Local Organizations take note of donation bins after deadly mishaps
With donation bins coming under increased scrutiny, Big Brothers Big Sisters say their purple donation bins in Williams Lake are different from those that have resulted in tragedy.
Central and Southern Interior of BC, executive director Helen Brownrigg says they take these tragic accidents seriously and that their bins are a different style so that no injury can happen to individuals.
“We also check our bins daily and sometimes more when volumes are high so that they are properly maintained,” Brownrigg said.
“The charities that purchased a different style of bin have recalled them from their locations.”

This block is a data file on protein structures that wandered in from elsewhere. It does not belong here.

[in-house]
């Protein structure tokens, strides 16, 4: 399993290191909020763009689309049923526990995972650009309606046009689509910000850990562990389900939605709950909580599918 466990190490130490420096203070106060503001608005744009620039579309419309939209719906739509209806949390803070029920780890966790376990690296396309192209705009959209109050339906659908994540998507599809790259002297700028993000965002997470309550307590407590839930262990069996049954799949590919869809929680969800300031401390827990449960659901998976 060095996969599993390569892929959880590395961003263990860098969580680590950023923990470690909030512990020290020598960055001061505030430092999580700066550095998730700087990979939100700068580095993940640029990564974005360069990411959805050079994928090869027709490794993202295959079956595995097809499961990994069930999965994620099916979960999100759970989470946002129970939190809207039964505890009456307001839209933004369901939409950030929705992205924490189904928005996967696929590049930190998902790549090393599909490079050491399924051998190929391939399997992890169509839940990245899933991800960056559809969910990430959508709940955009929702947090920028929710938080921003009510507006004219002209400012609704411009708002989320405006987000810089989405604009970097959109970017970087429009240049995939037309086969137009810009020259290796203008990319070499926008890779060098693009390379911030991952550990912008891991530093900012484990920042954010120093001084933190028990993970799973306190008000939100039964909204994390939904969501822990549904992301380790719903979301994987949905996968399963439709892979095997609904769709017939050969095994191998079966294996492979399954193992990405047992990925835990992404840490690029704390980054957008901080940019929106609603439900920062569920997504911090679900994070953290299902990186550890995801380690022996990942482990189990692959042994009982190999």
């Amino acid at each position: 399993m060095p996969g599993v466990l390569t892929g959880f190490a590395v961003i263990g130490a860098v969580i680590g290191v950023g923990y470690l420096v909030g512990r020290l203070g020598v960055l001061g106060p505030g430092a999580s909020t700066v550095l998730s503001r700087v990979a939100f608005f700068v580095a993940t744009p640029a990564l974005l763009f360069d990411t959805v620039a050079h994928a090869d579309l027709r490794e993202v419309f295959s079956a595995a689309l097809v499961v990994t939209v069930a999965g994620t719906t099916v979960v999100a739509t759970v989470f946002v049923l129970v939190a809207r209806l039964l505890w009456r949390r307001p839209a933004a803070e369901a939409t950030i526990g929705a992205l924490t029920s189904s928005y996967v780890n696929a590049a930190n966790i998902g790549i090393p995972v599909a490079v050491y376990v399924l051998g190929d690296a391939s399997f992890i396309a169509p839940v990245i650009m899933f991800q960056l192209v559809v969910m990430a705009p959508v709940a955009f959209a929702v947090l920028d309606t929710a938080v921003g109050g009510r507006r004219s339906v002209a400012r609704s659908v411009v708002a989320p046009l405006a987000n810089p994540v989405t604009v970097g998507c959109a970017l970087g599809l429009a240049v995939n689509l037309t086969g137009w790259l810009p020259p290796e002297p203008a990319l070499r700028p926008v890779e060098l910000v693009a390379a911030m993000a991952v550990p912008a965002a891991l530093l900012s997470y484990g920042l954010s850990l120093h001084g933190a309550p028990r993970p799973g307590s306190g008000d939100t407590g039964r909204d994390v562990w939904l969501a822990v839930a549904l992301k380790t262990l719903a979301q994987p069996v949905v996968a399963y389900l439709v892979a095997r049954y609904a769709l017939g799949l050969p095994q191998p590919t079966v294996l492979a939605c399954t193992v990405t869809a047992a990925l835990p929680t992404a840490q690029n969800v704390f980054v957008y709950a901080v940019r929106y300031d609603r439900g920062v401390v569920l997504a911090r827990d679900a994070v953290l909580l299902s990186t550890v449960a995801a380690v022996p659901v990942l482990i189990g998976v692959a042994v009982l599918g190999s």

The Salvation Army announced this week it will be placing caution labels on existing bins at its Thrift Stores as an advisory to the public.
“We hope that these labels, and the discussions taking place in the public sphere and with our partners, help raise awareness around the proper use of donation bins,” said Managing Director of The Salvation Army Thrift Store, Ted Troughton noting that it has not had any tragic incidents occur with any donation bins they operate.
A homeless woman in Toronto died in a clothing donation bin and a West Vancouver man died after becoming trapped in one this month.